Behind the Brands: Food justice and the 'Big 10' food and beverage companies | Chocolate

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Over the past century, powerful food and beverage companies have enjoyed unprecedented commercial success. But these companies have grown prosperous while the millions who supply the land, labor and water needed for their products face increased hardship. Now, a rapidly changing environment, affected communities and an increasingly savvy consumer base are pushing the industry to rethink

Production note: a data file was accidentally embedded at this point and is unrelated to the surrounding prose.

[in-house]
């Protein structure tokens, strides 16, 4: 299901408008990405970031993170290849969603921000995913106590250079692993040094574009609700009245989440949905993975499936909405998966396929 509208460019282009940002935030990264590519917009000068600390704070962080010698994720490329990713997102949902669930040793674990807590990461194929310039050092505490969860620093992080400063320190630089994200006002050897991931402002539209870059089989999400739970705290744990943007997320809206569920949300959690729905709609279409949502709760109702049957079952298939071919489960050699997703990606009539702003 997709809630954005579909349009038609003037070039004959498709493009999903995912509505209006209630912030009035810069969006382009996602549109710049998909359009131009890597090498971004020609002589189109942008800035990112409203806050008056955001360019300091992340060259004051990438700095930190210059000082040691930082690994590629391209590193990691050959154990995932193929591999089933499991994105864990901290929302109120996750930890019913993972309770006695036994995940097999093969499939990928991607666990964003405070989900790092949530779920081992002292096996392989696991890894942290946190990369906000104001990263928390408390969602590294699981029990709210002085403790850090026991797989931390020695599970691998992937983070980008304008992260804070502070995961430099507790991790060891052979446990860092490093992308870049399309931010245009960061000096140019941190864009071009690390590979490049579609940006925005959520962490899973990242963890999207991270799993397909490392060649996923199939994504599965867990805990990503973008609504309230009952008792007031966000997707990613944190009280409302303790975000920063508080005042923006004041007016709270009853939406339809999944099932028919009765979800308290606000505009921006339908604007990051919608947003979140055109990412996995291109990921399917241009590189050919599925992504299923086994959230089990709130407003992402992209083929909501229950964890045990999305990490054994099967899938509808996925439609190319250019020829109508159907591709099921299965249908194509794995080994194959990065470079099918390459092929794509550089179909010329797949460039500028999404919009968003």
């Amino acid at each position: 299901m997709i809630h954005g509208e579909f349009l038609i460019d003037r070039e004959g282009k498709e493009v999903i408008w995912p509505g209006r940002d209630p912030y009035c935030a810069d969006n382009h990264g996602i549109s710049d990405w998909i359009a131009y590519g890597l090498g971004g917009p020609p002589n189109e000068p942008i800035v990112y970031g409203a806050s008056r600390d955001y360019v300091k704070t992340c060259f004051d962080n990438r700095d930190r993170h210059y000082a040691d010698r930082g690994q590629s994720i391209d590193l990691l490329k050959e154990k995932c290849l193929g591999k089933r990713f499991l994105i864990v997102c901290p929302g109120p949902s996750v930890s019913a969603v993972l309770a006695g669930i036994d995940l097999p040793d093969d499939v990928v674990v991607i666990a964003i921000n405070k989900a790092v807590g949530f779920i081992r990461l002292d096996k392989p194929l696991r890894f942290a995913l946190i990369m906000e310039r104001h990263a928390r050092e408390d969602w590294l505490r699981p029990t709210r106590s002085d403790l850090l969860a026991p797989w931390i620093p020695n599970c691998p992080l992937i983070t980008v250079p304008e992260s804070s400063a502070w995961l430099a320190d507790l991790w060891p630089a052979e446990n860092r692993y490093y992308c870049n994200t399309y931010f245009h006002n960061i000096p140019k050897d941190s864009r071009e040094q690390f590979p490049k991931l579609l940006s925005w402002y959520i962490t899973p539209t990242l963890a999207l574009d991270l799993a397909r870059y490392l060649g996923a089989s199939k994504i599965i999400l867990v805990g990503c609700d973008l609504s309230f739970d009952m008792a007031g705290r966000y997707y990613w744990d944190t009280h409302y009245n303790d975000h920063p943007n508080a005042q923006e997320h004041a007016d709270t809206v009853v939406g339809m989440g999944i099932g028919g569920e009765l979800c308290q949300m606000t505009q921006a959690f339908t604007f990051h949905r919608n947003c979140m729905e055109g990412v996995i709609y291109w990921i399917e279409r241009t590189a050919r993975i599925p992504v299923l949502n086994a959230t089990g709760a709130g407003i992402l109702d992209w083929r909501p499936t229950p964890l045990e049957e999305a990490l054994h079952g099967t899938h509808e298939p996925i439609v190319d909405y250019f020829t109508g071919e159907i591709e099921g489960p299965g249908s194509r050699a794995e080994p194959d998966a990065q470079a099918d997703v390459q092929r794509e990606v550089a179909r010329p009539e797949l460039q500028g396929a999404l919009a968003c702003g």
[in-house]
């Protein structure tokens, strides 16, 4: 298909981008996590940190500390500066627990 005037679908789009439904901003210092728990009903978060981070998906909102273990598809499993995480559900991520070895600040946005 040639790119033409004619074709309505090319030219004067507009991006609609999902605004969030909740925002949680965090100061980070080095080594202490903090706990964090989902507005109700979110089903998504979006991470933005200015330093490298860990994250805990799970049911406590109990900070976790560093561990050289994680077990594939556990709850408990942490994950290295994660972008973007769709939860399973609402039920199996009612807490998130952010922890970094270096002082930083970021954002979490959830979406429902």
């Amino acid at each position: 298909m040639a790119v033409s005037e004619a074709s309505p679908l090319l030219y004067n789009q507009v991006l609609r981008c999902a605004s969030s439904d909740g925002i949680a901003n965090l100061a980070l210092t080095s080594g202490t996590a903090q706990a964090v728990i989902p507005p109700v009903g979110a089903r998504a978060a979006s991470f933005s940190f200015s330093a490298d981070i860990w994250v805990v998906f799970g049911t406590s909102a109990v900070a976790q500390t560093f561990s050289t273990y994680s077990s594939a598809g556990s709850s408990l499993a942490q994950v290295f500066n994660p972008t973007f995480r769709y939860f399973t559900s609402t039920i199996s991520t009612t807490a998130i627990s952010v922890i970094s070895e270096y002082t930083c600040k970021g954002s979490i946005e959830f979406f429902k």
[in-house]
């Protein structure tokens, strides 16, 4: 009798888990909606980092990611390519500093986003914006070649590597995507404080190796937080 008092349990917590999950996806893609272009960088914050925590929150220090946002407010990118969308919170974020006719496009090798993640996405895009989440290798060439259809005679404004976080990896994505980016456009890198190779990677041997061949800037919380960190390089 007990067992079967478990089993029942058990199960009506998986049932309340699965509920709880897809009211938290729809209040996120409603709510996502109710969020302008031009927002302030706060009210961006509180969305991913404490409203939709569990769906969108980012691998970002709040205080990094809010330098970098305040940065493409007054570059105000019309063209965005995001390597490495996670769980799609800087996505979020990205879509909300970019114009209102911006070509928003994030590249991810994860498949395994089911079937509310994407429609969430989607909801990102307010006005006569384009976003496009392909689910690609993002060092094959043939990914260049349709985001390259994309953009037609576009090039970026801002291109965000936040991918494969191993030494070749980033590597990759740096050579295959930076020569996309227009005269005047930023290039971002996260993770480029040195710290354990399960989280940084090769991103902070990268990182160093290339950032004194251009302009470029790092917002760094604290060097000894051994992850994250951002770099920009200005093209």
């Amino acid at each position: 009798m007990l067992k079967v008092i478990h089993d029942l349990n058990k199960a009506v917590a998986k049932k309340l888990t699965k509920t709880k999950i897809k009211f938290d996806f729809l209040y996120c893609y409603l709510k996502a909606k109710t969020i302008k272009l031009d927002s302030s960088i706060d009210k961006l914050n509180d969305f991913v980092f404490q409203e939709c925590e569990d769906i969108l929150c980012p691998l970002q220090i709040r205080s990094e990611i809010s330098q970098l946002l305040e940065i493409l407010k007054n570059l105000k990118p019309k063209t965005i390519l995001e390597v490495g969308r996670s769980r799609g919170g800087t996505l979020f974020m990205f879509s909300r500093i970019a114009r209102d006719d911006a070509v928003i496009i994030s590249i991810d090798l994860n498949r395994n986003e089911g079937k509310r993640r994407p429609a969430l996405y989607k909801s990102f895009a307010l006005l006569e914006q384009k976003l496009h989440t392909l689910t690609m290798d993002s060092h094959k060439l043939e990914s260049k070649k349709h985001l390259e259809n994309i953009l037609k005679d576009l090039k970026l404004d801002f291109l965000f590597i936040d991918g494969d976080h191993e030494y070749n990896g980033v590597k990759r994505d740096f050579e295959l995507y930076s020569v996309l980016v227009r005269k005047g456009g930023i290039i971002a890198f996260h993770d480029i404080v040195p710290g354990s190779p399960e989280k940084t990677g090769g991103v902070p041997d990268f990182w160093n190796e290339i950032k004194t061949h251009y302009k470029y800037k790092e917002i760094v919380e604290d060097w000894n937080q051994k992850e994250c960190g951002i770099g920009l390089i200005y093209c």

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  166 OXFAM BRIEFING PAPER 26 FEBRUARY 2013 www.oxfam.org BEHIND THE BRANDS Food justice and the „Big 10‟ food and beverage companies Over the past century, powerful food and beverage companies have enjoyed unprecedented commercial success. But these companies have grown prosperous while the millions who supply the land, labor and water needed for their products face increased hardship. Now, a rapidly changing environment, affected communities and an increasingly savvy consumer base are pushing the industry to rethink ‘business as usual’ . In this report, Oxfam assesses the social and environmental policies of the world’s ten largest food and beverage companies and calls on them to take the critical next steps to create a just food system.  2 SUMMARY In Pakistan, rural communities say Nestlé is bottling and selling valuable groundwater near villages that can‟t afford clean water. 1  In 2009, Kraft was accused of purchasing beef from Brazilian suppliers linked to cutting down trees in the Amazon rainforest in order to graze cattle. 2  And today, Coca-Cola is facing allegations of child labor in its supply chain in the Philippines. 3  Sadly, these charges are not anomalies. For more than 100 years, the world's most powerful food and beverage companies have relied on cheap land and labor to produce inexpensive products and huge profits. But these profits have often come at the cost of the environment and local communities around the world, and have contributed to a food system in crisis. Today, a third of th e world‟s population relies on small -scale farming for their livelihoods. 4  And while agriculture today produces more than enough food to feed everyone on earth, a third of it is wasted; 5  more than 1.4 billion people are overweight, and almost 900 million people go to bed hungry each night. The vast majority of the hungry are the small-scale farmers and workers who supply nutritious food to 2  – 3 billion people worldwide, 6  with up to 60 percent of farm laborers living in poverty. 7  At the same time, changing weather patterns due to greenhouse gas emissions 8    –  a large percentage of which come from agricultural production  –  are making farming an increasingly unreliable occupation.  Adding to the vulnerability of poor farmers and farm workers, food prices continue to fluctuate wildly, and demand for soy, corn, and sugar to feed affluent diets is on the rise. And to top it off, the very building blocks of the global food system  –  fertile land, clean water, and reliable weather  –  are growing scarce. These facts are not secrets; companies also realize that agriculture has grown risky and are taking steps to guarantee future commodity supplies and to reduce social and environmental risks along their supply chains. Today, food and beverage companies speak out against biofuels, 9  build schools for communities and cut back on water usage in company operations. New corporate social responsibility programs are proliferating and declarations of sustainability are now ubiquitous. The CEO of PepsiCo, Indra Nooyi, in fact noted in 2011, „It is not enough to make things that taste good. PepsiCo must also be “the good company.” It must aspire to higher values than the day-to-day business of making and selling soft drinks and sn acks.‟ 10  But such claims of better environmental and social behaviour have thus far been extremely difficult to assess, despite rapidly growing consumer demand to know the truth of these claims.   3 Now, Oxfam‟s Behind the Brands campaign  evaluates where companies stand on policy in comparison with their peers and challenges them to begin a „race to the top‟ to improve their social and environmental performance. By targeting specific areas for improvement along the supply chain, the campaign pinpoints policy weaknesses and will work with others to shine a spotlight on the practices of these companies.   Behind the Brands is a part of the GROW campaign. Oxfam‟s GROW campaign aims to build a better food system: one that sustainably feeds a growing population (estimated to reach nine billion people in 2050) and empowers poor people to earn a living, feed their families and thrive. Oxfam‟s campaign focuses on 10 of the world‟s most powerful food and beverage companies  –   Associated British Foods (ABF), Coca-Cola, Danone, General Mills, Kellogg, Mars, Mondelez International (previously Kraft Foods), Nestlé, PepsiCo and  Unilever  –   and aims to increase the transparency and accountability of the „Big 10‟ throughout the food supply chain.  At its core, the campaign features the Behind the Brands scorecard. The scorecard examines company policies in seven areas critical to sustainable agricultural production, yet historically neglected by the food and beverage industry: women, small-scale farmers, farm workers, water, land, climate change, and  transparency .  According to the scorecard rankings, Nestlé  and Unilever   are currently performing better than the other companies, having developed and   published more policies aimed at tackling social and environmental risks within their supply chains. At the other end of the spectrum, ABF  and Kellogg  have few policies addressing the impact of their operations on producers and communities. Yet the scorecard also clearly shows that all of the Big 10  –  including those which score the highest  –  have neglected to use their enormous power to help create a more just food system. In fact, in some cases these companies undermine food security and economic opportunity for the poorest people in the world, making hungry people even hungrier. Behind the Brands reveals that the social responsibility and sustainability programs which companies have implemented to date are typically tightly focused projects to reduce water use or to train women farmers, for example. But these programs fail to address the root causes of hunger and poverty because companies lack adequate policies to guide their own supply chain operations. Important policy gaps include: ã   Companies are overly secretive about their agricultural supply chains, making claims of ‘sustainability’ and ‘social respo nsibility’ difficult to verify ; ã   None of the Big 10 have adequate policies to protect local communities from land and water grabs along their supply chains;  4 ã   Companies are not taking sufficient steps to curb massive agricultural greenhouse gas emissions responsible for climate changes now affecting farmers; ã   Most companies do not provide small-scale farmers with equal access to their supply chains and no company has made a commitment to ensure that small-scale producers are paid a fair price; ã   Only a minority of the Big 10 are doing anything at all to address the exploitation of women small-scale farmers and workers in their supply chains.  Although the Big 10 food and beverage companies consider themselves limited by fiscal and consumer demands, they do in fact have the power to address hunger and poverty within their supply chains. Paying adequate wages to workers, a fair price to small-scale farmers, and assessing and eliminating the unfair exploitation of land, water and labor are all steps which clearly lie within the means of these hugely powerful companies. Oxfam‟s Behind the Brands campaign encourages companies to reassess „business as usual‟ and instead begin a race to the top; a healthy competition among the Big 10 to ensure a more sustainable and  just food system for all.